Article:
Apple Researching Multi-Touch Skins and New Gestures
Apple's patent applications sometimes enter into bizarre and conceptual territory. This week's patent application reveals research into portable multi-touch skins that can be placed on three dimensional objects:
The one or more multi-touch skins enable multi-touch inputs during the operation of the object. The multi-touch inputs can be tracked to monitor the operation of the object and provide feedback to the operator of the object. The one or more multi-touch skins can further enable gestures for configuring and operating the object. The one or more multi-touch skins can also be used to implement any number of GUI interface objects and actions. A multi-touch skin that measures the force of a touch in one or more directions is also provided.
The Multi-Touch skins could be used on sporting equipment such as a tennis racket, golf club or hockey stick. They could also be applied to steering wheels:
Multi-touch skins 410 and 420 can also be used together to configure the operation of the vehicle (e.g., its steering wheel) and another skin. For example, the tapping of two fingers on multi-touch skin 410 can be used to change the mode for multi-touch skin 420 from volume selection for the radio to wiper speed selection. The tapping of an index finger on multi-touch skin 420 would then correspond to a step increase in wiper speed while the tapping of a pinky finer would then correspond to a step decrease in wiper speed.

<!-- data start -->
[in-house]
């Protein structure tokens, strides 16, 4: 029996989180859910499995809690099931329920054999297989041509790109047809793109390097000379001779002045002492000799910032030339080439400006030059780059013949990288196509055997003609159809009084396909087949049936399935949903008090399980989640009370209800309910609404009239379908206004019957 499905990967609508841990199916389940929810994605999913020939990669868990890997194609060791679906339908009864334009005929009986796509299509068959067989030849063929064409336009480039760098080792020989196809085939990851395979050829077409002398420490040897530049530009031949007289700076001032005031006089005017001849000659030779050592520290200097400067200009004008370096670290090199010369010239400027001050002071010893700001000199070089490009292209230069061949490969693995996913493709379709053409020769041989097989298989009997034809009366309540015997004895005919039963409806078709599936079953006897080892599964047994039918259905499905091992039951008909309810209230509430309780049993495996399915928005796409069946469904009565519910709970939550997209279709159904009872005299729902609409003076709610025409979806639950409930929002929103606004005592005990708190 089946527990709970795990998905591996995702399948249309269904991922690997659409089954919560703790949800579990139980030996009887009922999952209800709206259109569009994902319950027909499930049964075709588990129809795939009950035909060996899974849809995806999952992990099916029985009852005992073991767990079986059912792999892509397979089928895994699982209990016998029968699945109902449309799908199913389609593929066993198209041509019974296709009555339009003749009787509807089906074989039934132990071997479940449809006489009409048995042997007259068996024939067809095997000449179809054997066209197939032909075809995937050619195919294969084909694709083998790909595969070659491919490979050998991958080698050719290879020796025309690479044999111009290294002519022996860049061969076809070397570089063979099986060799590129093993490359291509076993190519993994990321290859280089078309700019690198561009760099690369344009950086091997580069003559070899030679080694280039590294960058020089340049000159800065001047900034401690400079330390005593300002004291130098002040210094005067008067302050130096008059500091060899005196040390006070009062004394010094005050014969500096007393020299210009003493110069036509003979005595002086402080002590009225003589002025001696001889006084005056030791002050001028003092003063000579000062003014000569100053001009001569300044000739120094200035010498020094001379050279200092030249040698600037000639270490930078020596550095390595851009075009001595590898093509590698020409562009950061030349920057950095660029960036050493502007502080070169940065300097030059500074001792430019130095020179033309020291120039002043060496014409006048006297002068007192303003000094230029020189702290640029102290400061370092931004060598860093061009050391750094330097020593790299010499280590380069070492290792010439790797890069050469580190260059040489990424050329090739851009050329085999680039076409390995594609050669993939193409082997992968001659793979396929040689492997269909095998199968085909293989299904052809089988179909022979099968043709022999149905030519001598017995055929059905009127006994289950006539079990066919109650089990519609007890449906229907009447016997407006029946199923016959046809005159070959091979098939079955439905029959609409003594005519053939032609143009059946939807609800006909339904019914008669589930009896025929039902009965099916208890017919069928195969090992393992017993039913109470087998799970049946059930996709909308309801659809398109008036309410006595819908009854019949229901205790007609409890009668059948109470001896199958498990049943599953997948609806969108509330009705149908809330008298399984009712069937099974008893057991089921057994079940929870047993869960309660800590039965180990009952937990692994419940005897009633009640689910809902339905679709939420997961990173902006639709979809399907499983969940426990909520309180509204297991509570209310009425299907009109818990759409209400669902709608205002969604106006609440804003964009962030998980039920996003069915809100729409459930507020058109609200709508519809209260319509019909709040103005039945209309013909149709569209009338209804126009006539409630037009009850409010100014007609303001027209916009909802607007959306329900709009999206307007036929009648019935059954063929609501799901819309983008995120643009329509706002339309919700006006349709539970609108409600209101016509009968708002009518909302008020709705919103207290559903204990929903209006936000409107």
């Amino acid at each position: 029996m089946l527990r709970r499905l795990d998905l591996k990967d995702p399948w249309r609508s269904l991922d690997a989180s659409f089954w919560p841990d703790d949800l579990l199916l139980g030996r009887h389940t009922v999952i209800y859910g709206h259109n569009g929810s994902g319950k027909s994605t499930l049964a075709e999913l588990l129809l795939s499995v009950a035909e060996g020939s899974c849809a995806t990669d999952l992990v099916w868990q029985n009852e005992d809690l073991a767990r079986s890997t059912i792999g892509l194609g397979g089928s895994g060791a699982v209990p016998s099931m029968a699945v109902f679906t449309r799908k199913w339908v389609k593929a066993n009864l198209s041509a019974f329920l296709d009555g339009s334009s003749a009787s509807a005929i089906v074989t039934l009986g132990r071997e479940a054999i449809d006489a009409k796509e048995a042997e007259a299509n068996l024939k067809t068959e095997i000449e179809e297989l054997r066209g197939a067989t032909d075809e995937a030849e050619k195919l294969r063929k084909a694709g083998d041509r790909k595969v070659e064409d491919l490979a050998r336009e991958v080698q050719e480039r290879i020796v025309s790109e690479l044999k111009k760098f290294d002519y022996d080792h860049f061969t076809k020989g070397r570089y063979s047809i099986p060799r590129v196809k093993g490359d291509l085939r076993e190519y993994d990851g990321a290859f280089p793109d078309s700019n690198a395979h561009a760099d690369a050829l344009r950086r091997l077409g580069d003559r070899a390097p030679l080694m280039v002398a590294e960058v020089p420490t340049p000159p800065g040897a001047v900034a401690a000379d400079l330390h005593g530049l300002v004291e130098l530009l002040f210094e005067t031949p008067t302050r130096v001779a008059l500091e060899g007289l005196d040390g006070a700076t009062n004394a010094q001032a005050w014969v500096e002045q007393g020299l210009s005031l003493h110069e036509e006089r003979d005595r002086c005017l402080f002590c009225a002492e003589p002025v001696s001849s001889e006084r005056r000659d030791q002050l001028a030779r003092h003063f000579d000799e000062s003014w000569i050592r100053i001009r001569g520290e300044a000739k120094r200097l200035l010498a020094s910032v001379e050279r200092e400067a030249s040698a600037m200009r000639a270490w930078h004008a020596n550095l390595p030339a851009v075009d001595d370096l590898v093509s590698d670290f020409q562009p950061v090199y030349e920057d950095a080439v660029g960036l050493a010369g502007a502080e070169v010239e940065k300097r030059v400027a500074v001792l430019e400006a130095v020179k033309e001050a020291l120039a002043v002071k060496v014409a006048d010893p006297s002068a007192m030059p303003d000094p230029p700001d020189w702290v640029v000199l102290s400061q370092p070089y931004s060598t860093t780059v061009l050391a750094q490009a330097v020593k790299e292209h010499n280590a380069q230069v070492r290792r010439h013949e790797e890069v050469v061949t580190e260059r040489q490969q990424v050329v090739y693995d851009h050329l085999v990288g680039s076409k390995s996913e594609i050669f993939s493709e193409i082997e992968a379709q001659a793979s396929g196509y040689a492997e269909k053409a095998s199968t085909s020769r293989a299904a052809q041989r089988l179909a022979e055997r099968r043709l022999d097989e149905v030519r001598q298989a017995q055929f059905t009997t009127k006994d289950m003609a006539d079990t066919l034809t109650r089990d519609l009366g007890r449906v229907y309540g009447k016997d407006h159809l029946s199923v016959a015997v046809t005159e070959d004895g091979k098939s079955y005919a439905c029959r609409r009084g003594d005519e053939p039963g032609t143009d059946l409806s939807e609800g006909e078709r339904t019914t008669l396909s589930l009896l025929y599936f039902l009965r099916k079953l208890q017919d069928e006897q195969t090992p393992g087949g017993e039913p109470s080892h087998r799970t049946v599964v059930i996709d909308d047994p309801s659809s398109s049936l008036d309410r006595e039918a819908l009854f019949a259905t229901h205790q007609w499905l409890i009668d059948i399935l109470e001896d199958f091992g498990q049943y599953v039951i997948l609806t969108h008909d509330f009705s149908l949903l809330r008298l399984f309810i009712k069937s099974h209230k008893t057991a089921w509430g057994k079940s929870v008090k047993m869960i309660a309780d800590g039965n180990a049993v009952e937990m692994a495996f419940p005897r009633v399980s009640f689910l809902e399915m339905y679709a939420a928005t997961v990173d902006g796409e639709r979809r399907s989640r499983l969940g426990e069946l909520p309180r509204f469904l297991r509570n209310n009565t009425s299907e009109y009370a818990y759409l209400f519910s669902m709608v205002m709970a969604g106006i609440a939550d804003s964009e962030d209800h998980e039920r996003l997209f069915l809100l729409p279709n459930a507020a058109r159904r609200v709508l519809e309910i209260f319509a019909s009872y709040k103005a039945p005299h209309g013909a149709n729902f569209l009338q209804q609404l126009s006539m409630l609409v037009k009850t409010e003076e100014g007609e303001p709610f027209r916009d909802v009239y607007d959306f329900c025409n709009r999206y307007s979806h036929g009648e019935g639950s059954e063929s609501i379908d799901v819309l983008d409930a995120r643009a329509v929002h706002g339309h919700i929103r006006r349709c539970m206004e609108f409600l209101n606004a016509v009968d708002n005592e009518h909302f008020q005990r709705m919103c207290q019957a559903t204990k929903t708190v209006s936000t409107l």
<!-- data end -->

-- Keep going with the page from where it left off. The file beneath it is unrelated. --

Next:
Perhaps more practical is a set of new multi-touch gestures described by Wayne Westerman formerly of Fingerworks. Westerman describes the detection of a pinch/rotate/drag motion that could be used on a multi-touch surface.
- For example, a user can pinch the GUI object to grab it while dragging it to a desired location by translating the pinching fingers along the sensor panel surface to a desired drop location.
- Because a combined finger pinch/translation/liftoff gesture is a "dramatic" gesture, it can be used to throw a GUI object in the trash or to another desktop or window, minimize a window (pinch to minimize while translating to send the minimized window down to a corner), or send a file to a printer (pinch to select while translating to a printer icon), and the like.
- Another embodiment can be a pinch and pick up gesture, wherein proximity sensors detect the direction of the hand after pickup. A screen may then be activated in that direction (either highlighted or opened).